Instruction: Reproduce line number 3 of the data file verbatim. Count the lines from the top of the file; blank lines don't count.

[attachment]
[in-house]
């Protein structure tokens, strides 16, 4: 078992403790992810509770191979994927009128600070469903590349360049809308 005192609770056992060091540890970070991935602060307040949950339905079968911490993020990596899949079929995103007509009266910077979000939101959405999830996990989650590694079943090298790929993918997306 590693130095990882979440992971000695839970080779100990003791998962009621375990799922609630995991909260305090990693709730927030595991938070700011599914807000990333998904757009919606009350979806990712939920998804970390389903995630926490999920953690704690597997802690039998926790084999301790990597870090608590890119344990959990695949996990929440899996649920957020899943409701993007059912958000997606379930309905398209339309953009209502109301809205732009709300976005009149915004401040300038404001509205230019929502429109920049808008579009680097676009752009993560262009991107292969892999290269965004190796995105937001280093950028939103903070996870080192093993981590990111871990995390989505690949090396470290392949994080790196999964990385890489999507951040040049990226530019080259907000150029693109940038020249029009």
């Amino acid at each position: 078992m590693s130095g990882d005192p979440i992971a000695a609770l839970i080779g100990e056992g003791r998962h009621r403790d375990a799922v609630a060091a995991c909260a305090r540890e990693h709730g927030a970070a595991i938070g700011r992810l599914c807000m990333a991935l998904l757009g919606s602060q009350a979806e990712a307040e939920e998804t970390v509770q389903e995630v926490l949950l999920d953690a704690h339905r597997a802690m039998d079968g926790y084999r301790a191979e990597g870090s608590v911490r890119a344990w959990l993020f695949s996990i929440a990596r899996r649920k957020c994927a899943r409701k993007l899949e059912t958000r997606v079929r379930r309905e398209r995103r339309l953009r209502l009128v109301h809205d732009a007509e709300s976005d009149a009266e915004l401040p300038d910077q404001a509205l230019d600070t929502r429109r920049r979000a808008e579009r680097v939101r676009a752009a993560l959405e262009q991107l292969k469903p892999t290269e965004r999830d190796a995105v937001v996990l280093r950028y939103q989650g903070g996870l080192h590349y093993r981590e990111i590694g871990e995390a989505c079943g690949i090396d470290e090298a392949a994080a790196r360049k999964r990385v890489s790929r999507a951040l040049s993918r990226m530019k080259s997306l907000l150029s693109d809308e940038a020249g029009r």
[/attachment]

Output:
């Amino acid at each position: 078992m590693s130095g990882d005192p979440i992971a000695a609770l839970i080779g100990e056992g003791r998962h009621r403790d375990a799922v609630a060091a995991c909260a305090r540890e990693h709730g927030a970070a595991i938070g700011r992810l599914c807000m990333a991935l998904l757009g919606s602060q009350a979806e990712a307040e939920e998804t970390v509770q389903e995630v926490l949950l999920d953690a704690h339905r597997a802690m039998d079968g926790y084999r301790a191979e990597g870090s608590v911490r890119a344990w959990l993020f695949s996990i929440a990596r899996r649920k957020c994927a899943r409701k993007l899949e059912t958000r997606v079929r379930r309905e398209r995103r339309l953009r209502l009128v109301h809205d732009a007509e709300s976005d009149a009266e915004l401040p300038d910077q404001a509205l230019d600070t929502r429109r920049r979000a808008e579009r680097v939101r676009a752009a993560l959405e262009q991107l292969k469903p892999t290269e965004r999830d190796a995105v937001v996990l280093r950028y939103q989650g903070g996870l080192h590349y093993r981590e990111i590694g871990e995390a989505c079943g690949i090396d470290e090298a392949a994080a790196r360049k999964r990385v890489s790929r999507a951040l040049s993918r990226m530019k080259s997306l907000l150029s693109d809308e940038a020249g029009r």